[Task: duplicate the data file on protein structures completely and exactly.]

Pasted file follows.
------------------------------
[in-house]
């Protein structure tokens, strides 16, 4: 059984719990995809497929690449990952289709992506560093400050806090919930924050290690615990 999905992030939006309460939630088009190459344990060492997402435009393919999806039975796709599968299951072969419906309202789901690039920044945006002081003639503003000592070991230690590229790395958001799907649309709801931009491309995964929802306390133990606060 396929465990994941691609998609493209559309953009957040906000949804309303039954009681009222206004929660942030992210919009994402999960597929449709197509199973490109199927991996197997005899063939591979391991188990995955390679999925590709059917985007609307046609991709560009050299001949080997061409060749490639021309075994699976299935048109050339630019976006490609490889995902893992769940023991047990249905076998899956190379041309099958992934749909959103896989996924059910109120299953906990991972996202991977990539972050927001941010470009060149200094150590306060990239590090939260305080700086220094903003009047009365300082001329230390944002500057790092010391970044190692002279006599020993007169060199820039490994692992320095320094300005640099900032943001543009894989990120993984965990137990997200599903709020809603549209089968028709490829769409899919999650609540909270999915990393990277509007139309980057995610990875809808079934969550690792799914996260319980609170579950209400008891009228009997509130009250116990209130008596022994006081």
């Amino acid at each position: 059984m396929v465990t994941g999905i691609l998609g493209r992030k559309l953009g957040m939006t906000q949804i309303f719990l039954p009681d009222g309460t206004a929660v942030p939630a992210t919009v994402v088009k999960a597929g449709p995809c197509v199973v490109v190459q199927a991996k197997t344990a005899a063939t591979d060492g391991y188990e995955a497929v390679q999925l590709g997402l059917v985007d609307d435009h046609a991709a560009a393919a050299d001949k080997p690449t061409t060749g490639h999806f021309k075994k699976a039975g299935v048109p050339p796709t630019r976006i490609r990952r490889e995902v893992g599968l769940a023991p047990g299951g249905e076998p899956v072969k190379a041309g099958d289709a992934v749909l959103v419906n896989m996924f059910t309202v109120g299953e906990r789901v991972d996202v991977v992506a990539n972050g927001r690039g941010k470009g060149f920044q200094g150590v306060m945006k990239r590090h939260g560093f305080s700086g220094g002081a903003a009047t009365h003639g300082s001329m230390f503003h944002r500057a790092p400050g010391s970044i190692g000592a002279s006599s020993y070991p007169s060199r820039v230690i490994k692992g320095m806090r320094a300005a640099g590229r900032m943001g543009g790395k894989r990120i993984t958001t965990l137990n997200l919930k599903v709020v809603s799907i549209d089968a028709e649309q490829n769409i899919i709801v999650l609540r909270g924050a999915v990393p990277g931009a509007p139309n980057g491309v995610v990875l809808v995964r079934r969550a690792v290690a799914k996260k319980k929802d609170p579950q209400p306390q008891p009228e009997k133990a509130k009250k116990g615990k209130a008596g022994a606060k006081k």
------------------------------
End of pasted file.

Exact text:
[in-house]
């Protein structure tokens, strides 16, 4: 059984719990995809497929690449990952289709992506560093400050806090919930924050290690615990 999905992030939006309460939630088009190459344990060492997402435009393919999806039975796709599968299951072969419906309202789901690039920044945006002081003639503003000592070991230690590229790395958001799907649309709801931009491309995964929802306390133990606060 396929465990994941691609998609493209559309953009957040906000949804309303039954009681009222206004929660942030992210919009994402999960597929449709197509199973490109199927991996197997005899063939591979391991188990995955390679999925590709059917985007609307046609991709560009050299001949080997061409060749490639021309075994699976299935048109050339630019976006490609490889995902893992769940023991047990249905076998899956190379041309099958992934749909959103896989996924059910109120299953906990991972996202991977990539972050927001941010470009060149200094150590306060990239590090939260305080700086220094903003009047009365300082001329230390944002500057790092010391970044190692002279006599020993007169060199820039490994692992320095320094300005640099900032943001543009894989990120993984965990137990997200599903709020809603549209089968028709490829769409899919999650609540909270999915990393990277509007139309980057995610990875809808079934969550690792799914996260319980609170579950209400008891009228009997509130009250116990209130008596022994006081």
């Amino acid at each position: 059984m396929v465990t994941g999905i691609l998609g493209r992030k559309l953009g957040m939006t906000q949804i309303f719990l039954p009681d009222g309460t206004a929660v942030p939630a992210t919009v994402v088009k999960a597929g449709p995809c197509v199973v490109v190459q199927a991996k197997t344990a005899a063939t591979d060492g391991y188990e995955a497929v390679q999925l590709g997402l059917v985007d609307d435009h046609a991709a560009a393919a050299d001949k080997p690449t061409t060749g490639h999806f021309k075994k699976a039975g299935v048109p050339p796709t630019r976006i490609r990952r490889e995902v893992g599968l769940a023991p047990g299951g249905e076998p899956v072969k190379a041309g099958d289709a992934v749909l959103v419906n896989m996924f059910t309202v109120g299953e906990r789901v991972d996202v991977v992506a990539n972050g927001r690039g941010k470009g060149f920044q200094g150590v306060m945006k990239r590090h939260g560093f305080s700086g220094g002081a903003a009047t009365h003639g300082s001329m230390f503003h944002r500057a790092p400050g010391s970044i190692g000592a002279s006599s020993y070991p007169s060199r820039v230690i490994k692992g320095m806090r320094a300005a640099g590229r900032m943001g543009g790395k894989r990120i993984t958001t965990l137990n997200l919930k599903v709020v809603s799907i549209d089968a028709e649309q490829n769409i899919i709801v999650l609540r909270g924050a999915v990393p990277g931009a509007p139309n980057g491309v995610v990875l809808v995964r079934r969550a690792v290690a799914k996260k319980k929802d609170p579950q209400p306390q008891p009228e009997k133990a509130k009250k116990g615990k209130a008596g022994a606060k006081k």